Lori is the Assistant Director of Tioga County Tourism.

It’s blueberry season! Tioga County has some great places to pick, so I went on a mission to find some berries for a recipe I’ve wanted to try for a while, blueberry perogies. Homemade perogies are a tradition in my family, and I was excited to try this new twist on an old favorite. 

I found a new organic blueberry farm called Berry Good Acres on Upper Fairfield Road in Newark Valley. I decided to go there first because their berries are organic and they accept cash, check, and credit/debit cards. They are open, 9 am-7 pm, every day.  I hadn’t been blueberry picking in so long, so I was excited to try a new place. It was a beautiful afternoon, with blue skies and fluffy clouds. I grabbed my bucket and on I went. Making a left from Cross Creek road onto Upper Fairfield, I felt as if I was miles away when actually I was only 13 minutes from downtown Owego.  You can’t see the bushes from the road, you have to drive a little on a mowed grassy path. As I arrived, I was greeted by a sweet little girl that climbed the fence and flashed me a huge smile. Her Dad waited on me from a table, also with a big smile.

Right now, because of covid 19, we cannot borrow buckets so I brought my own. He explained that right now is not peak season so I might not get as many blueberries as I wanted and that most of their pickers are from the Amish community.  I have to admit it was a little sparse but I was able to pick a whole bucket in about an hour, just enough for a couple dozen pierogis and for snacking. As I was picking, I listened to the quietness of the country and then heard children running from their house to the fields, playing with each other and catching butterflies. The beautiful sound of children, you can’t beat that! In another two weeks I will be able to get as many as I want in a short amount of time by the looks of the unripened fruit on the bushes. I took a photo of what I am looking forward to when the berries are big and blue. As I was leaving, two local, young Amish people were walking down the hill with their buckets to fill. I talked with them a few minutes before I left. 

A few days later, I went to Richford Hill Farm on 659 Payne Marsh Road in Richford. It was a little tricky to find.  Your GPS will tell you that you have arrived at your destination way before you actually do so keep going about ½ mile. On the way, you will pass Richford Hill Winery which uses the berries from the farm to make their wine. Then turn left on Route 79 then another left on Perry Road, a dead end that will take you to the blueberry bushes. Up there I met two women, Sandy and Kelly, that just finished picking and they were very happy with their goods.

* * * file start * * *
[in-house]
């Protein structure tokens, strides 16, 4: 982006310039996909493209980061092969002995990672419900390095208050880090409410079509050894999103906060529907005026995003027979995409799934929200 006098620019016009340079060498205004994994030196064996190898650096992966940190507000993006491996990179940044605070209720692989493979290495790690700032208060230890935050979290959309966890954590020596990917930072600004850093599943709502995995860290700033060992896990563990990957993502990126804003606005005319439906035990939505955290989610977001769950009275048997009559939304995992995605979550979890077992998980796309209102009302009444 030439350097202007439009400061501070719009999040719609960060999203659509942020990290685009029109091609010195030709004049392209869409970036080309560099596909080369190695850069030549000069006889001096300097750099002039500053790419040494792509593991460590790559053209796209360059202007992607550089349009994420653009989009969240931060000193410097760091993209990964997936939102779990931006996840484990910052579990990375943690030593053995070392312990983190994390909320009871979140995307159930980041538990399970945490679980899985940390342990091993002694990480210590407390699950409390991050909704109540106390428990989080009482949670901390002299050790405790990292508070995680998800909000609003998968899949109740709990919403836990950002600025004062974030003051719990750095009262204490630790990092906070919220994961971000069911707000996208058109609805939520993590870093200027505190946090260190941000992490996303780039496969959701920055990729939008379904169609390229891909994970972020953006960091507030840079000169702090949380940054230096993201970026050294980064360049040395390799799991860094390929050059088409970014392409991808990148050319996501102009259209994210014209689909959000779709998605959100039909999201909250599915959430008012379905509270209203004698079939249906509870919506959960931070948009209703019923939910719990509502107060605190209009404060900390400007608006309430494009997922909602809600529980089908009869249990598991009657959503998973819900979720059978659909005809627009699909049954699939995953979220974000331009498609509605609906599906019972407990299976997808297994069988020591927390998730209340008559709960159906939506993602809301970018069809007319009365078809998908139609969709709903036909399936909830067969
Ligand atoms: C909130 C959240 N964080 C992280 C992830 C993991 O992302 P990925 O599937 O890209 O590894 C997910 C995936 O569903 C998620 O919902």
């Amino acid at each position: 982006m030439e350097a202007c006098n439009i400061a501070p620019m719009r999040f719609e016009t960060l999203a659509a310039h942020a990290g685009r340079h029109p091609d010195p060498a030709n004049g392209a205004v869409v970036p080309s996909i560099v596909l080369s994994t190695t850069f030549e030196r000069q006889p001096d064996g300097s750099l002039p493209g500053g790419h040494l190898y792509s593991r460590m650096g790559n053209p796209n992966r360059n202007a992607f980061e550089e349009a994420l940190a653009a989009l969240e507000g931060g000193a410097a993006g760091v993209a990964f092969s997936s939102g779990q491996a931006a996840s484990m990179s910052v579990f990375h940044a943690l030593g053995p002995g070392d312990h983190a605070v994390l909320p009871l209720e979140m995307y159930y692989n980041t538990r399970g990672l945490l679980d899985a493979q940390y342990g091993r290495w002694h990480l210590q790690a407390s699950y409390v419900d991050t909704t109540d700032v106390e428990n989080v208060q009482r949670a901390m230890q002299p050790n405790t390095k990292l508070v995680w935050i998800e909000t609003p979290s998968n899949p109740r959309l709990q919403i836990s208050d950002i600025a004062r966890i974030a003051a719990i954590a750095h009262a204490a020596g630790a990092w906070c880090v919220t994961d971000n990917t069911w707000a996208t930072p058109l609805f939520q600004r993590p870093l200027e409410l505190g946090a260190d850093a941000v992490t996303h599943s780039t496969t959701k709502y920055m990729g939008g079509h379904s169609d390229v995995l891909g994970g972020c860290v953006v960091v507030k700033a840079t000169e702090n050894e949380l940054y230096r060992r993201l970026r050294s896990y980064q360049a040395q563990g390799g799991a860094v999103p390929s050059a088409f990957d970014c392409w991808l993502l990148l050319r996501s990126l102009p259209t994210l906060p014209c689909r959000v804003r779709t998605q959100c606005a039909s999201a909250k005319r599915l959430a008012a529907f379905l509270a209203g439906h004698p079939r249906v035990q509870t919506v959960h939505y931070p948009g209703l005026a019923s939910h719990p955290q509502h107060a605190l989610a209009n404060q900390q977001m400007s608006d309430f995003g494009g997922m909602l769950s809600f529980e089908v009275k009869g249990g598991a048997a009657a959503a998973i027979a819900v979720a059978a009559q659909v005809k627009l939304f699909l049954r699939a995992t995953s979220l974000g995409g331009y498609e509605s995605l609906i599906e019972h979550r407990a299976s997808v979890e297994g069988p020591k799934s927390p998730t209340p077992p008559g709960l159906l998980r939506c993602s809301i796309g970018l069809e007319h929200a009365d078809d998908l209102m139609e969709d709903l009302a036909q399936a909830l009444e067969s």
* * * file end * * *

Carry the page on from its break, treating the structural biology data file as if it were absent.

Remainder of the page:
It was so beautiful up there and I was able to sample some of the berries including the white currants which were all delicious. I noticed that they had hummingbird feeders scattered around the property. I found out that because they don’t spray the blueberries, the humming birds deter the Spotted Wing Drosophila (fruit fly). It must work because I didn’t see any. There was an abundance of berries for everyone to pick. They are open 8 a.m. to 8 p.m. so you have plenty of time to get out there. They also have what they call Share Picking which is where if you pick two buckets, you give them one and your bucket of equal size is free! 

On my way back on route 38 in Berkshire, I noticed a sign that pointed up Jewett Hill Road that read “Hillberry Organic Blueberries, 3ish miles up.” I had to check them out! Driving up I got a little confused as there was a fork in the road, I took the left fork and luckily, I took the correct one. When I arrived at the farm, I was greeted by a Knight in Shining Armor playing what I think was Gregorian Chant music. It was so cool and I was happy to see they have NOFA Certified Organic Blueberries!

The owners, Karin Dahlander and Patrick Hickey were very welcoming with huge smiles that just made me feel so happy.  I loved the colors of their houses and the signs in their farm stand like, HATE HAS NO HOME HERE, and A FUTURE TO BELIEVE IN. they even had a heart painted on a nearby shed! I could really feel the love! They hire Amish folks that live nearby to pick the berries for them and they sell them at the Greenstar and Ithaca Farmers Market. They are open 9 am-8 pm.

The next day I stopped at Gary’s Berries on my way to work. They are open 8 a.m. to 5 p.m. I had been there maybe 10 years. ago and I can tell you, it has really grown. They were pretty busy for a Tuesday morning I thought, and all the pickers were wearing masks. He said this year, especially opening day, has been the busiest year yet. Gary’s has parking directors to help people park and there were a lot of blueberries and everyone seemed satisfied with their picking! Gary’s is located right on route 17C in Endicott. I took a walk up to the pond and took some panoramas of the beautiful property. 

After a couple of days of picking, I was excited to start one my blueberry perogies. I got my Mom’s pierogi dough recipe out and am starting to create my culinary delight. Although this isn’t the recipe that she uses now I thought I would show you because of the way she described how to make them. Now her recipe is, 3 cups flour, 2 eggs, and 1 cup sour cream and it was very easy and turned out perfect.

I used about 5 or 6 blueberries and ¼ teas sugar and made the rest as Mom instructed.  I full boiled water and added pierogis and after it returned to a boil, I let it boil for 7 minutes, drained, and put on some butter to coat. Sour cream is good on them too, it’s up to you!